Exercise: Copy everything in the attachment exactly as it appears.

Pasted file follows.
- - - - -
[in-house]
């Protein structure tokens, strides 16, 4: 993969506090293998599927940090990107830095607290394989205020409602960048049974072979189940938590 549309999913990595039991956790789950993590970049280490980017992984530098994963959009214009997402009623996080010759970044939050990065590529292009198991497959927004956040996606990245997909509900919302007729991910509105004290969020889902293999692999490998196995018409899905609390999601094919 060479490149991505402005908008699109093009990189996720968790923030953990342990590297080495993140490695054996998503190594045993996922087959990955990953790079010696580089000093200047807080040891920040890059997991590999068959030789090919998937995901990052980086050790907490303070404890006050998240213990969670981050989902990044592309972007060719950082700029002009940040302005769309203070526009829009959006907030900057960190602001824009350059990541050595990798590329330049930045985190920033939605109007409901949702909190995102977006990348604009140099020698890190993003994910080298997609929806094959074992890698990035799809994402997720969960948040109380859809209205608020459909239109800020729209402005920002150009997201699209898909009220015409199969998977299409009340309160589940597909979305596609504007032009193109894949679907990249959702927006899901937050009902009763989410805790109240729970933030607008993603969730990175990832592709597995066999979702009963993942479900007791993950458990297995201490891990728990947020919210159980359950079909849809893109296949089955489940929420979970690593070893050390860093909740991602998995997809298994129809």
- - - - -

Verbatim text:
[in-house]
């Protein structure tokens, strides 16, 4: 993969506090293998599927940090990107830095607290394989205020409602960048049974072979189940938590 549309999913990595039991956790789950993590970049280490980017992984530098994963959009214009997402009623996080010759970044939050990065590529292009198991497959927004956040996606990245997909509900919302007729991910509105004290969020889902293999692999490998196995018409899905609390999601094919 060479490149991505402005908008699109093009990189996720968790923030953990342990590297080495993140490695054996998503190594045993996922087959990955990953790079010696580089000093200047807080040891920040890059997991590999068959030789090919998937995901990052980086050790907490303070404890006050998240213990969670981050989902990044592309972007060719950082700029002009940040302005769309203070526009829009959006907030900057960190602001824009350059990541050595990798590329330049930045985190920033939605109007409901949702909190995102977006990348604009140099020698890190993003994910080298997609929806094959074992890698990035799809994402997720969960948040109380859809209205608020459909239109800020729209402005920002150009997201699209898909009220015409199969998977299409009340309160589940597909979305596609504007032009193109894949679907990249959702927006899901937050009902009763989410805790109240729970933030607008993603969730990175990832592709597995066999979702009963993942479900007791993950458990297995201490891990728990947020919210159980359950079909849809893109296949089955489940929420979970690593070893050390860093909740991602998995997809298994129809």